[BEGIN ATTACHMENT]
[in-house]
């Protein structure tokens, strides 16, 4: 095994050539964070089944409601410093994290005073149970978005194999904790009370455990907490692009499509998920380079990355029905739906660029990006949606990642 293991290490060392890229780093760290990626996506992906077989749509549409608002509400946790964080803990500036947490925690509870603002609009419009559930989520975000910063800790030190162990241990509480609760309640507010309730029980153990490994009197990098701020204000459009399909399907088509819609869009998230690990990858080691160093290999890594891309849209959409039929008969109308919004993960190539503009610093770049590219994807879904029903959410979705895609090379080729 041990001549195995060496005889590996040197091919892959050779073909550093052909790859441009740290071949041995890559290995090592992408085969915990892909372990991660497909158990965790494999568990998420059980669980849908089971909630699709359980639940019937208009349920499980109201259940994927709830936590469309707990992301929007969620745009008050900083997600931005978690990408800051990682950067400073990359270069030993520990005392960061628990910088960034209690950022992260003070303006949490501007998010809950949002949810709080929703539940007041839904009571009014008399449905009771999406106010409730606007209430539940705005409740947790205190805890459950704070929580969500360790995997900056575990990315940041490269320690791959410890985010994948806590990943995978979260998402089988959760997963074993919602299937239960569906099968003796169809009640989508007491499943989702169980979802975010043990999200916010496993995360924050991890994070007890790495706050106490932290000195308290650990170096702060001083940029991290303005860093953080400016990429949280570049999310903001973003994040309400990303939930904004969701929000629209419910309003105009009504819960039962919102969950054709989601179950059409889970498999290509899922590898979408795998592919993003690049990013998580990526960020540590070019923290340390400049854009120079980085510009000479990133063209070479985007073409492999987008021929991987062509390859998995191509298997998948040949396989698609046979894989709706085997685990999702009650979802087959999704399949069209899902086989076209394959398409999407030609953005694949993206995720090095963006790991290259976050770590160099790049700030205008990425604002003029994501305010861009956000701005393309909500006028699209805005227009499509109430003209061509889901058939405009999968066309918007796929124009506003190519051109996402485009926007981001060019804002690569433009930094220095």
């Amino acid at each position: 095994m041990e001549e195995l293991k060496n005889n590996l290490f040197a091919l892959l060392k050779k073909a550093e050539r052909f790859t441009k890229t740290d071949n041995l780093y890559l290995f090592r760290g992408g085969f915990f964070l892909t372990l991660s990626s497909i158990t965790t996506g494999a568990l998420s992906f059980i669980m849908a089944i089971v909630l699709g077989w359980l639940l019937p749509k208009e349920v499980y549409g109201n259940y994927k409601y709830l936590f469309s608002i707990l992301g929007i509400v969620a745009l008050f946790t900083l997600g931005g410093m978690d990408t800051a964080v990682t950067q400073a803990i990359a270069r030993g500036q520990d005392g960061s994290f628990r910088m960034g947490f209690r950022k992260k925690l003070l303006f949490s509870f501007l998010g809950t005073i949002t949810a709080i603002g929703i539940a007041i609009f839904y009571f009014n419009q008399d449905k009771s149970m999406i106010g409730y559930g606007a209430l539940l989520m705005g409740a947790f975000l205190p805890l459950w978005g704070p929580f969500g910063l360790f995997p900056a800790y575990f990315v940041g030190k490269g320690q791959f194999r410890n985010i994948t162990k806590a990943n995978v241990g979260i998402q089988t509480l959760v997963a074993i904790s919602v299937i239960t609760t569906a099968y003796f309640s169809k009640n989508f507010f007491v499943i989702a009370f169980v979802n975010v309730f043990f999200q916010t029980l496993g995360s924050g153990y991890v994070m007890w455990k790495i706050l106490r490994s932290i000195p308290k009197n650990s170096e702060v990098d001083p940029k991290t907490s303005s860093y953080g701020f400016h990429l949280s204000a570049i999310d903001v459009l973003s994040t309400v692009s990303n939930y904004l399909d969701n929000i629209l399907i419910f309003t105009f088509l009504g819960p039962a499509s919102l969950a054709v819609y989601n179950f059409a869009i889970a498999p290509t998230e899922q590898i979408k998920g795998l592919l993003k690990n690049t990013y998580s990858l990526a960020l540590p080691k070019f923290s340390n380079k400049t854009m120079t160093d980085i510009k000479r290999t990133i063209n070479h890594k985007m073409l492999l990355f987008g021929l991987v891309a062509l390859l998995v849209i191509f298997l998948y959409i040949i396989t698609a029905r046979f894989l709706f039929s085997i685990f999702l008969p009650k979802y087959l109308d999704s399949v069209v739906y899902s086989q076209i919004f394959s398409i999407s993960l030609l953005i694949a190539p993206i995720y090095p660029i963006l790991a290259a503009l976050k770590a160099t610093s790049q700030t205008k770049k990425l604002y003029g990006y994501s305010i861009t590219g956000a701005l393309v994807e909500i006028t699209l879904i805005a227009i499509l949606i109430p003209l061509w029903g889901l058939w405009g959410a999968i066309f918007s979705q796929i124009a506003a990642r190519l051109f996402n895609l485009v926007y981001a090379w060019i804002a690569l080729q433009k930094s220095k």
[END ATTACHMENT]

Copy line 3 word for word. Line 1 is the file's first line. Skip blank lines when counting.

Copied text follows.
């Amino acid at each position: 095994m041990e001549e195995l293991k060496n005889n590996l290490f040197a091919l892959l060392k050779k073909a550093e050539r052909f790859t441009k890229t740290d071949n041995l780093y890559l290995f090592r760290g992408g085969f915990f964070l892909t372990l991660s990626s497909i158990t965790t996506g494999a568990l998420s992906f059980i669980m849908a089944i089971v909630l699709g077989w359980l639940l019937p749509k208009e349920v499980y549409g109201n259940y994927k409601y709830l936590f469309s608002i707990l992301g929007i509400v969620a745009l008050f946790t900083l997600g931005g410093m978690d990408t800051a964080v990682t950067q400073a803990i990359a270069r030993g500036q520990d005392g960061s994290f628990r910088m960034g947490f209690r950022k992260k925690l003070l303006f949490s509870f501007l998010g809950t005073i949002t949810a709080i603002g929703i539940a007041i609009f839904y009571f009014n419009q008399d449905k009771s149970m999406i106010g409730y559930g606007a209430l539940l989520m705005g409740a947790f975000l205190p805890l459950w978005g704070p929580f969500g910063l360790f995997p900056a800790y575990f990315v940041g030190k490269g320690q791959f194999r410890n985010i994948t162990k806590a990943n995978v241990g979260i998402q089988t509480l959760v997963a074993i904790s919602v299937i239960t609760t569906a099968y003796f309640s169809k009640n989508f507010f007491v499943i989702a009370f169980v979802n975010v309730f043990f999200q916010t029980l496993g995360s924050g153990y991890v994070m007890w455990k790495i706050l106490r490994s932290i000195p308290k009197n650990s170096e702060v990098d001083p940029k991290t907490s303005s860093y953080g701020f400016h990429l949280s204000a570049i999310d903001v459009l973003s994040t309400v692009s990303n939930y904004l399909d969701n929000i629209l399907i419910f309003t105009f088509l009504g819960p039962a499509s919102l969950a054709v819609y989601n179950f059409a869009i889970a498999p290509t998230e899922q590898i979408k998920g795998l592919l993003k690990n690049t990013y998580s990858l990526a960020l540590p080691k070019f923290s340390n380079k400049t854009m120079t160093d980085i510009k000479r290999t990133i063209n070479h890594k985007m073409l492999l990355f987008g021929l991987v891309a062509l390859l998995v849209i191509f298997l998948y959409i040949i396989t698609a029905r046979f894989l709706f039929s085997i685990f999702l008969p009650k979802y087959l109308d999704s399949v069209v739906y899902s086989q076209i919004f394959s398409i999407s993960l030609l953005i694949a190539p993206i995720y090095p660029i963006l790991a290259a503009l976050k770590a160099t610093s790049q700030t205008k770049k990425l604002y003029g990006y994501s305010i861009t590219g956000a701005l393309v994807e909500i006028t699209l879904i805005a227009i499509l949606i109430p003209l061509w029903g889901l058939w405009g959410a999968i066309f918007s979705q796929i124009a506003a990642r190519l051109f996402n895609l485009v926007y981001a090379w060019i804002a690569l080729q433009k930094s220095k």